Does Mutter think that Previn suffered in some quarters – especially the rarefied symphonic world – for working across film, jazz and classical music, and treating all three with equal importance? ‘I think that, musically speaking, he did what he felt he needed to do. He was a complete musician, and that is what I want to be too. I don’t see any division between a greatly crafted score for a film, which can stand perfectly fine by itself without the pictures or storyline, or another piece of music which has no programme. Strauss’s Don Quixote is music that might have a storyline, but even if you don’t know the story, and the two main characters of the viola and cello, it’s great music and you can enjoy it for what it is.’ It was Previn, she asserts, who taught her which side she wanted to be on when it came to this question: ‘Are you a specialist and soloist purely, or are you instead a musician who wants to see the entire cosmos rather than just a small bit of it?’
Working directly with Williams has been an eye-opener for Mutter. Owing to an unexpected pause on shooting the latest Star Wars film, the composer ‘properly’ rewrote all the themes recorded on the album. The two worked in the studio to go over the fresh arrangements and orchestration. ‘And what he knows about music, about violin playing, about bowings, phrasing … I was really taken aback. Because I don’t know any non-violinist who is that insightful.’ She chalks this up to Williams’s on-the-job training as a composer, which began by writing music for television shows more or less on demand, in a variety of different styles. ‘He’s one of the last film composers – if not the last – who uses a huge orchestra and really knows how to orchestrate, and is properly doing that himself, and not through a computer or other people; unlike others who apparently play a tune on the piano with one finger and then get the credit.’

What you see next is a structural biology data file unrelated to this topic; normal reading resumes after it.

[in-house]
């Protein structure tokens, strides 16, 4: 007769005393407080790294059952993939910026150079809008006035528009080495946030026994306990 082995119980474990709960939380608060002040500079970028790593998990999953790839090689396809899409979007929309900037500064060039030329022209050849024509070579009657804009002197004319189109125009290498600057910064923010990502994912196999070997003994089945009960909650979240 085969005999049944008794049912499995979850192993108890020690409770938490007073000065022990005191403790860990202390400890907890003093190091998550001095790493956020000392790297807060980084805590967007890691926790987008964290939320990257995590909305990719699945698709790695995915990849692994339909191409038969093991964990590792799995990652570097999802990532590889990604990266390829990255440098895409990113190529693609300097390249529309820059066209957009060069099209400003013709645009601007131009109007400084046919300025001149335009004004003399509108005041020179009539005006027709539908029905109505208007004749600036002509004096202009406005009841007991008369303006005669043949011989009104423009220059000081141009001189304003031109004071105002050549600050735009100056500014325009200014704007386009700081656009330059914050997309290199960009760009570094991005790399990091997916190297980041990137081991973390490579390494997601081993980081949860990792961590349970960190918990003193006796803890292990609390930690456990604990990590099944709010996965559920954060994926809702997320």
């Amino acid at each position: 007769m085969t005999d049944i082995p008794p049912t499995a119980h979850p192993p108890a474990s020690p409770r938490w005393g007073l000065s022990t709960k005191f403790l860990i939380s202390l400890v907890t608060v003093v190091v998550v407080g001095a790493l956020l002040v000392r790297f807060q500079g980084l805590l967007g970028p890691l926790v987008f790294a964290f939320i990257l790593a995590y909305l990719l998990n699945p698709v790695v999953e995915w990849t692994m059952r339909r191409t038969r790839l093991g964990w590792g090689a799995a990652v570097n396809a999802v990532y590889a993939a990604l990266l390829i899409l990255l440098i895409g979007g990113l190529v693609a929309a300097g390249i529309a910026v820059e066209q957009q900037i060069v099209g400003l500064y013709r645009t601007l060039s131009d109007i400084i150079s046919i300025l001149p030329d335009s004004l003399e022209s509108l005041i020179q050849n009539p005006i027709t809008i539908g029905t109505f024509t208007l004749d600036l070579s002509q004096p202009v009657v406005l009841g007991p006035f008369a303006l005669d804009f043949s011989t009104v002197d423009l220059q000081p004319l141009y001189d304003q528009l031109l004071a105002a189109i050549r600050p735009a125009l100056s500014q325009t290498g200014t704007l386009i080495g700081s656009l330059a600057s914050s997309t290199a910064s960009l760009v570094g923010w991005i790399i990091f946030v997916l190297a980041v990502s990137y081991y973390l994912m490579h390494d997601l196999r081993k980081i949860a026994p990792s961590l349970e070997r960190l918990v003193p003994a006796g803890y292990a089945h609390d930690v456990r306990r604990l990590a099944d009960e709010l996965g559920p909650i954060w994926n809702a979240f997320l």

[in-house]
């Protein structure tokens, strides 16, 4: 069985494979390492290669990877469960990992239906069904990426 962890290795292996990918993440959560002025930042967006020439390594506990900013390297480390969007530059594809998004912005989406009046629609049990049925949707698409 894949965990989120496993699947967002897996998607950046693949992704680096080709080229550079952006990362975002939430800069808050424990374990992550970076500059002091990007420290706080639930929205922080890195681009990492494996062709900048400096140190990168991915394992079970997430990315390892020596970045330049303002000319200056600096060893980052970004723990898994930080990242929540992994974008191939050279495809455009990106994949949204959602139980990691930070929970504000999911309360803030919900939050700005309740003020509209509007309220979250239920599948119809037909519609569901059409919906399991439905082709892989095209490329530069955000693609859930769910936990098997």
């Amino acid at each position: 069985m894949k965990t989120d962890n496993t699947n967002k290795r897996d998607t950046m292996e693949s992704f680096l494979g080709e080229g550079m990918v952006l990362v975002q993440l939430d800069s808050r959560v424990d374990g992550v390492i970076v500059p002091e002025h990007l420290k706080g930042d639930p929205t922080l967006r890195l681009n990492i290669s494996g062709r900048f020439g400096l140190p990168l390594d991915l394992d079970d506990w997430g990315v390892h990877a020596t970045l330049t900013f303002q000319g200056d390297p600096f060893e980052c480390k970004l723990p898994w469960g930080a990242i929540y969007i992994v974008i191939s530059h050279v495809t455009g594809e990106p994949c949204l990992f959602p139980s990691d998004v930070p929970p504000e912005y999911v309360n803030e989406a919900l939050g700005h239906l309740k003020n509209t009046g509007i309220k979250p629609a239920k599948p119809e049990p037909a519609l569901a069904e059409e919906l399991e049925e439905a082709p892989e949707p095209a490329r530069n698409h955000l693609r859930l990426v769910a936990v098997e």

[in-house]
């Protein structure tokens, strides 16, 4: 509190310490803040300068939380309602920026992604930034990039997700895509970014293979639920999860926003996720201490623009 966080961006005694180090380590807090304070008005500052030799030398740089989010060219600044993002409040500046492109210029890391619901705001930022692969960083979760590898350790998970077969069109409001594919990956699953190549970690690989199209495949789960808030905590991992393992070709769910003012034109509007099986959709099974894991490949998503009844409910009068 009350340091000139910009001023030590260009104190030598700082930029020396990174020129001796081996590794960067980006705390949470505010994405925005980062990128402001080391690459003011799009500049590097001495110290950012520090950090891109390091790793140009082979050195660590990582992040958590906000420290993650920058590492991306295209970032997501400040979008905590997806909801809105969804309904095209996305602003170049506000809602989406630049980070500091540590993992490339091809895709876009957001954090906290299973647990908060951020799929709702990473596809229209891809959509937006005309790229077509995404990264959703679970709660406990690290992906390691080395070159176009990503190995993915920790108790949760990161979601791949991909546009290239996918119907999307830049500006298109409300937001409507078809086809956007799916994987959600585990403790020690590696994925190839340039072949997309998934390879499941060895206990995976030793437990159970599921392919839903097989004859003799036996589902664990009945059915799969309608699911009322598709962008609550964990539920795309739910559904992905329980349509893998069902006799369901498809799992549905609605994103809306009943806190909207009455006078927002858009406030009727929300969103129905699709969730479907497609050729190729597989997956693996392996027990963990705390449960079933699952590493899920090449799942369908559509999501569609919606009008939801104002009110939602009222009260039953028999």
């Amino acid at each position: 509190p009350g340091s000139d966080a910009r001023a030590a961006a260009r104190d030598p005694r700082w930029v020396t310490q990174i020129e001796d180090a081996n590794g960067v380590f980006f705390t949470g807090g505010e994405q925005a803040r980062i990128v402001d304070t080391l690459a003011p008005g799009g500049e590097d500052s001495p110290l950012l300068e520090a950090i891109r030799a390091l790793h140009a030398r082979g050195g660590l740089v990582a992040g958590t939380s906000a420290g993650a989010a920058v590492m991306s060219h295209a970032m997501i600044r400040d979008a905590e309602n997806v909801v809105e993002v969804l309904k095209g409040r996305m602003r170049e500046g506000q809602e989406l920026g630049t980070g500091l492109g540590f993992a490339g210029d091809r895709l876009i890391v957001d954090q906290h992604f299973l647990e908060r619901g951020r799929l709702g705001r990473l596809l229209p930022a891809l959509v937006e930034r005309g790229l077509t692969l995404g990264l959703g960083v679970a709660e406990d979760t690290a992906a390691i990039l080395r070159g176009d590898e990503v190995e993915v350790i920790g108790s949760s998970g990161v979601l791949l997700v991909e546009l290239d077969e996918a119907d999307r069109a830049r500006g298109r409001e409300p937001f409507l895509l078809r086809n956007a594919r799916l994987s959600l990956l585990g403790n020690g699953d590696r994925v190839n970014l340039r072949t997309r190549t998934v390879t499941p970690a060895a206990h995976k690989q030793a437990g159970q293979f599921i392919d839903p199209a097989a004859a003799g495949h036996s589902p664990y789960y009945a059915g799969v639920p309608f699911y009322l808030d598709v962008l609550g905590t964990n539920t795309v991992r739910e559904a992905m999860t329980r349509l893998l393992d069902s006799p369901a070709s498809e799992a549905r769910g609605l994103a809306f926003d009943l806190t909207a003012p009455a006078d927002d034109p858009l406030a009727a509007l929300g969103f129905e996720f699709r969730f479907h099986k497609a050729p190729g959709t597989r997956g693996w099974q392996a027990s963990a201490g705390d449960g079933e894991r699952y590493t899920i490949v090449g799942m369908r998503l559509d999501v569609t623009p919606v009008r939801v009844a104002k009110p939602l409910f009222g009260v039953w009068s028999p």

Mutter appreciates craft. To prepare for ‘Across the Stars’ she did not spend days on end binge-watching the films from which these themes originate – tempting as it surely might have been to spend days on the sofa and call it homework; instead, she enjoyed the act of ‘dressing up’, of making her violin ‘act’ like the instruments originally spotlit by Williams. In Star Wars, for example, playing the classic ‘Princess Leia’s Theme’ meant ‘finding the right horn-like timbre, as if suspended in the air – finding that timeless heroic scope that the horn just has. It’s nothing to do with playing loudly, just finding a timbre that the violin doesn’t normally have.’